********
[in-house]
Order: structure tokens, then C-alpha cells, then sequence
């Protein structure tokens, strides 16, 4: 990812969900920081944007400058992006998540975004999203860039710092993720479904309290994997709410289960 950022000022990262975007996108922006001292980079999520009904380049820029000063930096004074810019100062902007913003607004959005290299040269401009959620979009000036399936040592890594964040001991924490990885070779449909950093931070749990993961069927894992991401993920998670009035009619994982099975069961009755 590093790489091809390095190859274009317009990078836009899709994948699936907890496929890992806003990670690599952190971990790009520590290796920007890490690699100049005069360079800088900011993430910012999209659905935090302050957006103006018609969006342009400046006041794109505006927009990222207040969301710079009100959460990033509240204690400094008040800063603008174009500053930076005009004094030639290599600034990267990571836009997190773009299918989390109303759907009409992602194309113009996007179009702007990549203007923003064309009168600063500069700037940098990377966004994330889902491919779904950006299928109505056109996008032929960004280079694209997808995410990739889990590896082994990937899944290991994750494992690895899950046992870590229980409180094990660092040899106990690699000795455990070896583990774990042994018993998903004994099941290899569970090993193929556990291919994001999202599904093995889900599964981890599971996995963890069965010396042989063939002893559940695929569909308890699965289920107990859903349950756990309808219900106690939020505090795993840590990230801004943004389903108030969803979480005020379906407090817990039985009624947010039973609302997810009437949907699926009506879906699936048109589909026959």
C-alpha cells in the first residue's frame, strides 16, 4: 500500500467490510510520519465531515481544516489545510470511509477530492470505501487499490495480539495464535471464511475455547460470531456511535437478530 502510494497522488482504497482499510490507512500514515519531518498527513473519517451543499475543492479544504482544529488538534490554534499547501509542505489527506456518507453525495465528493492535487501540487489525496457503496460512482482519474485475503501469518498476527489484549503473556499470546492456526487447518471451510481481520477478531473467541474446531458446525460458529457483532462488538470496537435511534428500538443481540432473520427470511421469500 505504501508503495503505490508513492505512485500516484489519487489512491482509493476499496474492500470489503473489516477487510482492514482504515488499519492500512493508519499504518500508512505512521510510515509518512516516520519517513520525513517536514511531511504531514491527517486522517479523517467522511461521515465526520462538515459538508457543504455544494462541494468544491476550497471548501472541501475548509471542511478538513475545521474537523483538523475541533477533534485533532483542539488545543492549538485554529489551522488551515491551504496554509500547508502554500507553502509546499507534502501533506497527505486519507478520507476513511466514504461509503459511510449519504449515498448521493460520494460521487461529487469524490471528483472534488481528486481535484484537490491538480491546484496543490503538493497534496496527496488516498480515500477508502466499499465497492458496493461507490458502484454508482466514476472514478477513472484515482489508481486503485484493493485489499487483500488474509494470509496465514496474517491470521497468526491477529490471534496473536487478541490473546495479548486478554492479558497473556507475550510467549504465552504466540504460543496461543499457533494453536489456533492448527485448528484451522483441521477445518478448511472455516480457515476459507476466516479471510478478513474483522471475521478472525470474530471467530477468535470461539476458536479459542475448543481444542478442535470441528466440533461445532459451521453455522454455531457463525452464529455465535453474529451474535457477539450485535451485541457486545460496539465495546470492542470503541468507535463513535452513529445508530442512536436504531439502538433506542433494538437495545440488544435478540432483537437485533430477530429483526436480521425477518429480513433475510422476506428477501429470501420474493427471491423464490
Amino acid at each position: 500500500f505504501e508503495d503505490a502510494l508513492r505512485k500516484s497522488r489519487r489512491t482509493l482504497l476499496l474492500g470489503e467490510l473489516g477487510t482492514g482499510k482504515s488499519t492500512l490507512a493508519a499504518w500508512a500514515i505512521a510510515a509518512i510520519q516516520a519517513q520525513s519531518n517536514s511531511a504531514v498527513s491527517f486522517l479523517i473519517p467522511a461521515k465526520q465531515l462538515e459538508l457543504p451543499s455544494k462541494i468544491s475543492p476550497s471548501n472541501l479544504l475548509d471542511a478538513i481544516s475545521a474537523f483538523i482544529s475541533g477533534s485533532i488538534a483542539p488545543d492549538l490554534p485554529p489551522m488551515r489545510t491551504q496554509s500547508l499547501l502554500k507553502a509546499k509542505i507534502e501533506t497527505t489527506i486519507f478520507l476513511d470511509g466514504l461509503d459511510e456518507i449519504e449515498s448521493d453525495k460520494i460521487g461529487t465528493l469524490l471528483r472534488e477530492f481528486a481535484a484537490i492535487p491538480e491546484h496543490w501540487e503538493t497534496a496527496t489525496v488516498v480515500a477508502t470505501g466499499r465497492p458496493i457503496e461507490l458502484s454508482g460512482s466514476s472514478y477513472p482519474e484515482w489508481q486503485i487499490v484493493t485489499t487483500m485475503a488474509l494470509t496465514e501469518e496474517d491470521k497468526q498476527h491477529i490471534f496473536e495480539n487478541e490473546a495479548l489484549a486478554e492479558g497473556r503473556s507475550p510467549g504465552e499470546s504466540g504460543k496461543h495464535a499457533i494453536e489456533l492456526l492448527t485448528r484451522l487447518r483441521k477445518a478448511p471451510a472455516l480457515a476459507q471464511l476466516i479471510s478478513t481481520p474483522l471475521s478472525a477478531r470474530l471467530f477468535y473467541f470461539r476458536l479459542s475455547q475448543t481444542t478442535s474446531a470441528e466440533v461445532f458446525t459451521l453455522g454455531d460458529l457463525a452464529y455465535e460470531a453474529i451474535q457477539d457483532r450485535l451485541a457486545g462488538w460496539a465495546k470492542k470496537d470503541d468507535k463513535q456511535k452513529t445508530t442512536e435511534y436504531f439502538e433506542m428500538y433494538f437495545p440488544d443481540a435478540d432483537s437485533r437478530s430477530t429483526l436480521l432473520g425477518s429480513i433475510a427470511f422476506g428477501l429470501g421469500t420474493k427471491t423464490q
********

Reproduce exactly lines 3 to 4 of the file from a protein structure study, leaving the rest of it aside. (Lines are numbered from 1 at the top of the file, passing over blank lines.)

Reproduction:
């Protein structure tokens, strides 16, 4: 990812969900920081944007400058992006998540975004999203860039710092993720479904309290994997709410289960 950022000022990262975007996108922006001292980079999520009904380049820029000063930096004074810019100062902007913003607004959005290299040269401009959620979009000036399936040592890594964040001991924490990885070779449909950093931070749990993961069927894992991401993920998670009035009619994982099975069961009755 590093790489091809390095190859274009317009990078836009899709994948699936907890496929890992806003990670690599952190971990790009520590290796920007890490690699100049005069360079800088900011993430910012999209659905935090302050957006103006018609969006342009400046006041794109505006927009990222207040969301710079009100959460990033509240204690400094008040800063603008174009500053930076005009004094030639290599600034990267990571836009997190773009299918989390109303759907009409992602194309113009996007179009702007990549203007923003064309009168600063500069700037940098990377966004994330889902491919779904950006299928109505056109996008032929960004280079694209997808995410990739889990590896082994990937899944290991994750494992690895899950046992870590229980409180094990660092040899106990690699000795455990070896583990774990042994018993998903004994099941290899569970090993193929556990291919994001999202599904093995889900599964981890599971996995963890069965010396042989063939002893559940695929569909308890699965289920107990859903349950756990309808219900106690939020505090795993840590990230801004943004389903108030969803979480005020379906407090817990039985009624947010039973609302997810009437949907699926009506879906699936048109589909026959």
C-alpha cells in the first residue's frame, strides 16, 4: 500500500467490510510520519465531515481544516489545510470511509477530492470505501487499490495480539495464535471464511475455547460470531456511535437478530 502510494497522488482504497482499510490507512500514515519531518498527513473519517451543499475543492479544504482544529488538534490554534499547501509542505489527506456518507453525495465528493492535487501540487489525496457503496460512482482519474485475503501469518498476527489484549503473556499470546492456526487447518471451510481481520477478531473467541474446531458446525460458529457483532462488538470496537435511534428500538443481540432473520427470511421469500 505504501508503495503505490508513492505512485500516484489519487489512491482509493476499496474492500470489503473489516477487510482492514482504515488499519492500512493508519499504518500508512505512521510510515509518512516516520519517513520525513517536514511531511504531514491527517486522517479523517467522511461521515465526520462538515459538508457543504455544494462541494468544491476550497471548501472541501475548509471542511478538513475545521474537523483538523475541533477533534485533532483542539488545543492549538485554529489551522488551515491551504496554509500547508502554500507553502509546499507534502501533506497527505486519507478520507476513511466514504461509503459511510449519504449515498448521493460520494460521487461529487469524490471528483472534488481528486481535484484537490491538480491546484496543490503538493497534496496527496488516498480515500477508502466499499465497492458496493461507490458502484454508482466514476472514478477513472484515482489508481486503485484493493485489499487483500488474509494470509496465514496474517491470521497468526491477529490471534496473536487478541490473546495479548486478554492479558497473556507475550510467549504465552504466540504460543496461543499457533494453536489456533492448527485448528484451522483441521477445518478448511472455516480457515476459507476466516479471510478478513474483522471475521478472525470474530471467530477468535470461539476458536479459542475448543481444542478442535470441528466440533461445532459451521453455522454455531457463525452464529455465535453474529451474535457477539450485535451485541457486545460496539465495546470492542470503541468507535463513535452513529445508530442512536436504531439502538433506542433494538437495545440488544435478540432483537437485533430477530429483526436480521425477518429480513433475510422476506428477501429470501420474493427471491423464490